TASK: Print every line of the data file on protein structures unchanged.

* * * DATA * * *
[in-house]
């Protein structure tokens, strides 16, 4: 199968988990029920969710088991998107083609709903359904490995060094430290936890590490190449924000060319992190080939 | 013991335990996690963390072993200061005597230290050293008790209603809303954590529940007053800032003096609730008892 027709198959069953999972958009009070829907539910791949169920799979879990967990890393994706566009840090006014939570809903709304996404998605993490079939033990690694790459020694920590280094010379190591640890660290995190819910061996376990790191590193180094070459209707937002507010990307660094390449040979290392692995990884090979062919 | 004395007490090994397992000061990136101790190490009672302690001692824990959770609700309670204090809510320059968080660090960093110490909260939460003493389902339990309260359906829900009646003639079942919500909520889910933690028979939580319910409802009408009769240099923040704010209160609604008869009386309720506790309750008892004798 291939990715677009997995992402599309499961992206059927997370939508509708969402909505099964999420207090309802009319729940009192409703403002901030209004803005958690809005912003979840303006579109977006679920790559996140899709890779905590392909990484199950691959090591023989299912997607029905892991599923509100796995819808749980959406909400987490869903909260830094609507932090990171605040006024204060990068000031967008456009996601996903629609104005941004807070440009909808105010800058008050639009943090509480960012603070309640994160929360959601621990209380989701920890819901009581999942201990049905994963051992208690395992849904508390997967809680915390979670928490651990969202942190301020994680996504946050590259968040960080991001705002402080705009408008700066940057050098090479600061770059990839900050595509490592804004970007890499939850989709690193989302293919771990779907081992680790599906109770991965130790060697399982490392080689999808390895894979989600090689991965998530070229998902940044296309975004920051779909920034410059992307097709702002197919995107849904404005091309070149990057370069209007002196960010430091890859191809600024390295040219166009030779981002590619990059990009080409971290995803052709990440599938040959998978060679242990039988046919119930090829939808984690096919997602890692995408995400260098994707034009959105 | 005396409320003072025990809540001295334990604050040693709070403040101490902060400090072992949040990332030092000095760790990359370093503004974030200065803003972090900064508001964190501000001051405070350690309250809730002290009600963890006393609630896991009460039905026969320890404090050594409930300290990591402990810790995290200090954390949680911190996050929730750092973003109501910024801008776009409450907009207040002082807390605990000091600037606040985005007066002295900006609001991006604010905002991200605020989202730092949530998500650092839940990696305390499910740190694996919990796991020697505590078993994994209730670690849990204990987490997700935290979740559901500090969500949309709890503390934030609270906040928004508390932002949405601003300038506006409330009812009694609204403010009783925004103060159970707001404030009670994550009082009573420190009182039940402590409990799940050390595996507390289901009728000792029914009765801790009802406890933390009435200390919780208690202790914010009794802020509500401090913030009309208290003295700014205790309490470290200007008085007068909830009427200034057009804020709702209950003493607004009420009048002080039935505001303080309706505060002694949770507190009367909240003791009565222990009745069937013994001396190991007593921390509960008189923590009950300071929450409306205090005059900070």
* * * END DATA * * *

[in-house]
């Protein structure tokens, strides 16, 4: 199968988990029920969710088991998107083609709903359904490995060094430290936890590490190449924000060319992190080939 | 013991335990996690963390072993200061005597230290050293008790209603809303954590529940007053800032003096609730008892 027709198959069953999972958009009070829907539910791949169920799979879990967990890393994706566009840090006014939570809903709304996404998605993490079939033990690694790459020694920590280094010379190591640890660290995190819910061996376990790191590193180094070459209707937002507010990307660094390449040979290392692995990884090979062919 | 004395007490090994397992000061990136101790190490009672302690001692824990959770609700309670204090809510320059968080660090960093110490909260939460003493389902339990309260359906829900009646003639079942919500909520889910933690028979939580319910409802009408009769240099923040704010209160609604008869009386309720506790309750008892004798 291939990715677009997995992402599309499961992206059927997370939508509708969402909505099964999420207090309802009319729940009192409703403002901030209004803005958690809005912003979840303006579109977006679920790559996140899709890779905590392909990484199950691959090591023989299912997607029905892991599923509100796995819808749980959406909400987490869903909260830094609507932090990171605040006024204060990068000031967008456009996601996903629609104005941004807070440009909808105010800058008050639009943090509480960012603070309640994160929360959601621990209380989701920890819901009581999942201990049905994963051992208690395992849904508390997967809680915390979670928490651990969202942190301020994680996504946050590259968040960080991001705002402080705009408008700066940057050098090479600061770059990839900050595509490592804004970007890499939850989709690193989302293919771990779907081992680790599906109770991965130790060697399982490392080689999808390895894979989600090689991965998530070229998902940044296309975004920051779909920034410059992307097709702002197919995107849904404005091309070149990057370069209007002196960010430091890859191809600024390295040219166009030779981002590619990059990009080409971290995803052709990440599938040959998978060679242990039988046919119930090829939808984690096919997602890692995408995400260098994707034009959105 | 005396409320003072025990809540001295334990604050040693709070403040101490902060400090072992949040990332030092000095760790990359370093503004974030200065803003972090900064508001964190501000001051405070350690309250809730002290009600963890006393609630896991009460039905026969320890404090050594409930300290990591402990810790995290200090954390949680911190996050929730750092973003109501910024801008776009409450907009207040002082807390605990000091600037606040985005007066002295900006609001991006604010905002991200605020989202730092949530998500650092839940990696305390499910740190694996919990796991020697505590078993994994209730670690849990204990987490997700935290979740559901500090969500949309709890503390934030609270906040928004508390932002949405601003300038506006409330009812009694609204403010009783925004103060159970707001404030009670994550009082009573420190009182039940402590409990799940050390595996507390289901009728000792029914009765801790009802406890933390009435200390919780208690202790914010009794802020509500401090913030009309208290003295700014205790309490470290200007008085007068909830009427200034057009804020709702209950003493607004009420009048002080039935505001303080309706505060002694949770507190009367909240003791009565222990009745069937013994001396190991007593921390509960008189923590009950300071929450409306205090005059900070």